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Top 5 Things to Avoid while Writing the Freelance Consultant Proposal

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November 19, 2021
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5 minutes
Gizela has almost two decades of experience within the Digital sphere and eagerly awaits the day she can be cloned so she can finally get everything on her daily to-do list done

Creating a pitch or a proposal for a project is never easy. Unlike punting a product, you are your product. Yet, as a consultant pitches and proposals will become an integral part of your life. It’s one thing to approach a potential client, but it’s quite another to land the contract. Most potential clients will request that you send them a pitch or proposal before committing.

What Should Be in My Freelance Consultant Proposal?

There are a few key elements to any proposal that must be included in the information provided:

  • The details surrounding the project (why you’re needed in the first place).
  • The to-do list (what needs to be done and achieved).
  • The timeline in which you as a freelance consultant can do it, taking client expectations into account (they might need to complete the project before the Christmas rush for example).
  • The expected outcomes and the metrics in which the success of the project will be measured once completed.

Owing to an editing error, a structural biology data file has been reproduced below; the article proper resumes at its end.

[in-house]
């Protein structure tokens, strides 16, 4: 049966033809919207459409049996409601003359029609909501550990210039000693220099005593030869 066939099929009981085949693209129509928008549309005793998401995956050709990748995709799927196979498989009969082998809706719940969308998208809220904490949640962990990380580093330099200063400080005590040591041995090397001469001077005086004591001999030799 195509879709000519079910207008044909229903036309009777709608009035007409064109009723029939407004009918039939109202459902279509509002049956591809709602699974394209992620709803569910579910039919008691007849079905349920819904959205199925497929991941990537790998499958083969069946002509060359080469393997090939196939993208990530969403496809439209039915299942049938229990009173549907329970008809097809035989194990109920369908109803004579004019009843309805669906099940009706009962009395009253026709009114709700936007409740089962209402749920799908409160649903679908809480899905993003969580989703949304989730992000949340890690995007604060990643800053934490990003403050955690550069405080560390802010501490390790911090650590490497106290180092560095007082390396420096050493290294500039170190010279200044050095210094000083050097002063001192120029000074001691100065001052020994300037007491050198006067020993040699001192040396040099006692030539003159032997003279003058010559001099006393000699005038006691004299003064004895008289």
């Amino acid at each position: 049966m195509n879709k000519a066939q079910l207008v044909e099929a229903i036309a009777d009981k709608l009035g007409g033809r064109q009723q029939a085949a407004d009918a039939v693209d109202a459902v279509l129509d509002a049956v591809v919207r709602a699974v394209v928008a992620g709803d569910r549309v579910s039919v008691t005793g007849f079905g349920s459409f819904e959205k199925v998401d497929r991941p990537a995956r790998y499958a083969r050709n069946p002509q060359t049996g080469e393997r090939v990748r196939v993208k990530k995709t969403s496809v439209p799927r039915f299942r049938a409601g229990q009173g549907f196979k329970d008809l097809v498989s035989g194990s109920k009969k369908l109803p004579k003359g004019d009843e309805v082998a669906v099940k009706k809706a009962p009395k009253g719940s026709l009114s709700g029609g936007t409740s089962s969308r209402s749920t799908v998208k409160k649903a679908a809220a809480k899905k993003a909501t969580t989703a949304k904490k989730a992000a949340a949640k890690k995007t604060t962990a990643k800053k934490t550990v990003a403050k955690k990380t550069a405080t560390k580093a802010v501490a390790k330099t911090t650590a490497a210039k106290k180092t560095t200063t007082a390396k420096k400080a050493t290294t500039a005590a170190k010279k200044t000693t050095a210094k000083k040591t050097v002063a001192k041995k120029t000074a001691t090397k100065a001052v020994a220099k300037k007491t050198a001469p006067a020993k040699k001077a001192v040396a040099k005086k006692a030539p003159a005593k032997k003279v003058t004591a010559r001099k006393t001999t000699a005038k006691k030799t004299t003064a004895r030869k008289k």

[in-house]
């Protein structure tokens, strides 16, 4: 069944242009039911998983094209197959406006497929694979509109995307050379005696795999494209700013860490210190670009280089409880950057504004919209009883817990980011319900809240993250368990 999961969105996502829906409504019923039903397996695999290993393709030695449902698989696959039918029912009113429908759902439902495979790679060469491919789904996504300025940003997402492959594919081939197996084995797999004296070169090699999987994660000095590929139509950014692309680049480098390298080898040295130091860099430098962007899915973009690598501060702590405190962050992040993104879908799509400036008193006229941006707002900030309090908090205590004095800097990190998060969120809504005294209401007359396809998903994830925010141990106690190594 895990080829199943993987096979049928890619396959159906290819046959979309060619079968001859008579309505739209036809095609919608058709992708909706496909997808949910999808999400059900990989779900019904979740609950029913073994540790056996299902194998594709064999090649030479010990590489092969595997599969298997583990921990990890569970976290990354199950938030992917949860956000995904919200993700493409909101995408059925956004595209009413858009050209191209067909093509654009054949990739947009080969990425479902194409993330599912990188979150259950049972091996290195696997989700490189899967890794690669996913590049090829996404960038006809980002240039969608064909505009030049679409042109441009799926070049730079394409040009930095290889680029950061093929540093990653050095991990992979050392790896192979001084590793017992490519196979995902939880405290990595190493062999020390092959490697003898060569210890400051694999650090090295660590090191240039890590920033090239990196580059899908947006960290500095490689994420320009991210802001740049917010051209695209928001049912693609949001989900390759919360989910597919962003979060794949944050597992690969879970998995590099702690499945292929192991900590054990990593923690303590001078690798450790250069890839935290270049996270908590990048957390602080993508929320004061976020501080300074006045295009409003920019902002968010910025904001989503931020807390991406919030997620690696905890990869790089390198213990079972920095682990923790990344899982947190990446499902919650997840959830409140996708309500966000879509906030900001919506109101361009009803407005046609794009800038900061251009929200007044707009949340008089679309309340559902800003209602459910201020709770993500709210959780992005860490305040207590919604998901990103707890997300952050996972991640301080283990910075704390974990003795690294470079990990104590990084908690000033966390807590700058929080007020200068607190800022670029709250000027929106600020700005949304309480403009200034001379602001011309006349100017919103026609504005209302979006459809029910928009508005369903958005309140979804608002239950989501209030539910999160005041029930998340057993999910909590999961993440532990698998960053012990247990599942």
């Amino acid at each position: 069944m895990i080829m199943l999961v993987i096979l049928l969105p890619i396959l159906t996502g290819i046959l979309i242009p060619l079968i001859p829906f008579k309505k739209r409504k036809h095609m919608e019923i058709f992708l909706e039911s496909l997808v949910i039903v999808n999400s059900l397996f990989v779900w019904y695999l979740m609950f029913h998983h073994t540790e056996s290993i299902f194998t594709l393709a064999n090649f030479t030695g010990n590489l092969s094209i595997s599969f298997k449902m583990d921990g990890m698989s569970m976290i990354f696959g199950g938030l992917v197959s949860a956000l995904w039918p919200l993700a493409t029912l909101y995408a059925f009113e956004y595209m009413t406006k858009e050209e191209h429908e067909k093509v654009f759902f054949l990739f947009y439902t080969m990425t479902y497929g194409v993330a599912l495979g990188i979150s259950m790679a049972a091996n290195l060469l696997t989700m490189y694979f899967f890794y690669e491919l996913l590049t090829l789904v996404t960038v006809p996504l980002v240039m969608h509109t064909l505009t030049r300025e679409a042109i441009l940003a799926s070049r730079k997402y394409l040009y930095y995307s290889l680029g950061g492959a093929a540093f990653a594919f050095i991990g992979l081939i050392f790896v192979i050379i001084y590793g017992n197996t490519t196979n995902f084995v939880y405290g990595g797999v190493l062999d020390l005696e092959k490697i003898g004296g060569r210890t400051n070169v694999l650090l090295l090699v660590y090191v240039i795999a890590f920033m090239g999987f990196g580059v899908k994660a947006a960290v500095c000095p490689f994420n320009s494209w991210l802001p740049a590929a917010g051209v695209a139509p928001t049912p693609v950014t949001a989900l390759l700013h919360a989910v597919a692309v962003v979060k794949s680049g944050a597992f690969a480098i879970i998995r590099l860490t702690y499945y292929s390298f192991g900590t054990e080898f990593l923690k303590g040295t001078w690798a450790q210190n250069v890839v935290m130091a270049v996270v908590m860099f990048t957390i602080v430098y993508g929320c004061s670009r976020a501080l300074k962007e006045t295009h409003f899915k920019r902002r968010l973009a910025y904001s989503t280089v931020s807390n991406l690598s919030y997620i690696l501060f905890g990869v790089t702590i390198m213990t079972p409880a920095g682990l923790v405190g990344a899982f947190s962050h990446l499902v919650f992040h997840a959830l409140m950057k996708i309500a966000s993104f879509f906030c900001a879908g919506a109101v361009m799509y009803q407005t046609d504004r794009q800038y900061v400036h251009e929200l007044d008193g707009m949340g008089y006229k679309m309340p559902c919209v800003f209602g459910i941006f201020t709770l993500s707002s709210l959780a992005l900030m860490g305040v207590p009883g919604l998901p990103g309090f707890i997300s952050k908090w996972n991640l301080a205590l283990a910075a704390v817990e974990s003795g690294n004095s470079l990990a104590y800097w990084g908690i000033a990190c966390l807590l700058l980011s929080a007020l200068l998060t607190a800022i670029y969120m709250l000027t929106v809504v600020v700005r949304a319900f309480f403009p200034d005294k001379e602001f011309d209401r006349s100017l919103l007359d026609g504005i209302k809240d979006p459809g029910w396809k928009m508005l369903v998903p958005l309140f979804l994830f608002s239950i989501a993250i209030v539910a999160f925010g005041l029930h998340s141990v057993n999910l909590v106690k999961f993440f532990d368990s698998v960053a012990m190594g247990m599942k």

“It’s not about having the right opportunities. It’s about handling the opportunities right.” - Mark Hunter

The Anatomy of a Proposal Document

While each of your proposals will obviously differ since it’s different companies and projects with different problems and solutions, the layout and structure of your proposal will remain the same. This is what your proposal should consist of when writing a consultant proposal:

A greeting

Even in a proposal, it’s pretty rude not to say “hi”. The only difference is that you’ll do it in a more formal manner.

An intro

As is the case with any good piece of writing, you’ll need an intro. An intro needs to be enticing enough for someone to want to read further. Your intro will usually be a summary or overview of the project as well as some information about you and what you bring to the table. But don’t write an essay. An intro should only be one or two paragraphs long.